We all know that when it comes to everyday transit bicycles, motorcycles, car pooling, and mass transit are all better alternatives than the one-person-one car option. As several of us have pointed out that will more or less solve itself in many locations when gas gets up around $10 to $15 a gallon and the freeway commute becomes even more clotted. I suspect our large cities will then have more the look of say Bombay in the 1960s, with many more bicycles, small motorcycles, pedicabs, and pedestrians than at present. We might even see rickshaws on the freeways in our lifetimes! And of course in most cases the transition won't be pretty. It will be the wealthy (with their cars and Humvees) versus the poor, and the less affluent will be the ones getting run down - literally.
The other thing that will probably occur will be the construction of more paid turnpikes and autobahn type freeways where the wealthy can drive their Mercedes at 100 mph while the underclasses trundle along as best they can on less direct routes. Large corporations, for example, might build or buy a special throughway for their employees to drive to work on.
I am still wondering whether anyone has ever figured out whether planes or ferries would be more carbon friendly for Hawaiian inter-island transport and commuting. I suspect properly designed ferries would have less of an impact in the long run.
I'm very interested in the small percentage of people who actually travel because they must - are driven to it if you will, not the every day commuters that most of us are. And frankly, I don't give a goddamn about anyone's opinion on whether they should or not, or if they are being irresponsible, insensitive to the environment, etc. The human urge to travel and explore for some is much like the sex drive of teenagers - morality or ethics will have little say in the matter. The fact is some will always be driven to travel, migrate, live like Gypsies or Nomads or whatever, and I firmly believe that it is in the interests of all intelligent young people to take to the road at some point, even if only just over the state line. I am more sedentary myself, but I find such groups and individuals to be among the most fascinating folks I know, and have learned much from the wanderers I have encountered.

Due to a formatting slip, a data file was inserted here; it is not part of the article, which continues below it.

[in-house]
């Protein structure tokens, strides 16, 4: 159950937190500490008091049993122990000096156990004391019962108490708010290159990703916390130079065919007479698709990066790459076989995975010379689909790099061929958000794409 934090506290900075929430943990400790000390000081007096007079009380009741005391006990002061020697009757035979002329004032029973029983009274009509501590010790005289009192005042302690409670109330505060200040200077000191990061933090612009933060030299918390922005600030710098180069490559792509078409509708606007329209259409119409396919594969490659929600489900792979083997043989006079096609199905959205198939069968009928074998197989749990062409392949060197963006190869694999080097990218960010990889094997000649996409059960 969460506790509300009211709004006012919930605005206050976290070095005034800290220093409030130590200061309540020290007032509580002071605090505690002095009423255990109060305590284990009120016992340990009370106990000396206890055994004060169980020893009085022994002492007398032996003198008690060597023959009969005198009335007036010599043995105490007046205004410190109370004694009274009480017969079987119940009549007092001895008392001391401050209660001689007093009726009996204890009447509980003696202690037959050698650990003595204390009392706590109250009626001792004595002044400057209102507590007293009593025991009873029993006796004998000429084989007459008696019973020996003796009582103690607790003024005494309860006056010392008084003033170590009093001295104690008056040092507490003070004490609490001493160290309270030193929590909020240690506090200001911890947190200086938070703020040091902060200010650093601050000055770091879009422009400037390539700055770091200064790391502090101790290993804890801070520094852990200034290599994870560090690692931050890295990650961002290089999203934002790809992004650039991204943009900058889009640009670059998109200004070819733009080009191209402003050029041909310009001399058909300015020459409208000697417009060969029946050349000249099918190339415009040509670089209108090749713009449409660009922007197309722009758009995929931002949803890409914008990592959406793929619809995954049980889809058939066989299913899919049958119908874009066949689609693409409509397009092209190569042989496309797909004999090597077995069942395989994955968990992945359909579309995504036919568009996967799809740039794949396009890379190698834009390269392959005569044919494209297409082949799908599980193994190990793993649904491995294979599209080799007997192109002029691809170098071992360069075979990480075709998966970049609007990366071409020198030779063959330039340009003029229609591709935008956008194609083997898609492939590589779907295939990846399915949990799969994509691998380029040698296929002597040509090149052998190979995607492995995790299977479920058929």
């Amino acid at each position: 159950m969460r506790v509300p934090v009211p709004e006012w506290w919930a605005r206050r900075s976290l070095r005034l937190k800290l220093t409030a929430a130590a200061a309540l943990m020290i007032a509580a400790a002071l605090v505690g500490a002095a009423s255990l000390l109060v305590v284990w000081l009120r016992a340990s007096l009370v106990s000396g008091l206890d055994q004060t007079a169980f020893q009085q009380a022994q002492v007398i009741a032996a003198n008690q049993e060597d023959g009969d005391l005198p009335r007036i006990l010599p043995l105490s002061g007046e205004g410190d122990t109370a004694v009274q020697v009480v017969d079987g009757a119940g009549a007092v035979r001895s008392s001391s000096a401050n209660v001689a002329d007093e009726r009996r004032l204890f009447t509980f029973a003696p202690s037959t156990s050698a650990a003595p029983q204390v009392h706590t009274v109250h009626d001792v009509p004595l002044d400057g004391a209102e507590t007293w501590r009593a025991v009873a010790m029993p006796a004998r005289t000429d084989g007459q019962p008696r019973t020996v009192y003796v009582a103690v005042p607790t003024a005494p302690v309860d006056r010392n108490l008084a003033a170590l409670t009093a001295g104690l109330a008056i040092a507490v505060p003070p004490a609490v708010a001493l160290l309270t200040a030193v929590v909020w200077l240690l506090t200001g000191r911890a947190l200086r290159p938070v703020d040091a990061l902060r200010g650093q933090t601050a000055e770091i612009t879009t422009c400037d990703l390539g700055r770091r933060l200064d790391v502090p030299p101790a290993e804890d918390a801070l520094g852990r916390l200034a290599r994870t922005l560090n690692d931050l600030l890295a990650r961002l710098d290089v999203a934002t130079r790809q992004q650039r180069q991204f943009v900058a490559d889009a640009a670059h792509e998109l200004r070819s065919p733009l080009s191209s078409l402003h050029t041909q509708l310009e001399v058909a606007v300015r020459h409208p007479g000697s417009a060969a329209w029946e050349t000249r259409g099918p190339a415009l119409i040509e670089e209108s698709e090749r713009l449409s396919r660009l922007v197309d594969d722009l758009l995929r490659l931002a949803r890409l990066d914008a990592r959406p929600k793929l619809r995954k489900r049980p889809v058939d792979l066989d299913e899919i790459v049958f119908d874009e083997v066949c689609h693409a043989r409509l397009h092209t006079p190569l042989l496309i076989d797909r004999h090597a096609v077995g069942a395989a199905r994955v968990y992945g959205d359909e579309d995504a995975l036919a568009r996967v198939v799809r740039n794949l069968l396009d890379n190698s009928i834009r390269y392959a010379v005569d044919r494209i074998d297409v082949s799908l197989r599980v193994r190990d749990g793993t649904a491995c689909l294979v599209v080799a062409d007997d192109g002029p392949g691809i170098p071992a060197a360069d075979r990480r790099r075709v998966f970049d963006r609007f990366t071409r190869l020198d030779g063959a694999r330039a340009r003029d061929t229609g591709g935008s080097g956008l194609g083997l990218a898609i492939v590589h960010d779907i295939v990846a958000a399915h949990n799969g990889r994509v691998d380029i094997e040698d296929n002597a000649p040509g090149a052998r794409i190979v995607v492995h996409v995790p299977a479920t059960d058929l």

Perhaps not the elephant, but at least an ox or bull in the room is a huge population of retirement minded folks with a bottled up urge to do some traveling. I think economics will sort out how they do it, and Buehler is getting to the nuts and bolts of it. It might be interesting to compute whether they use more or less fossil fuels by shutting down the family home and going on the road, and whether this life-style will have more or less impact than staying at home, and as this is a group that numbers in the millions, it is of question of some moment.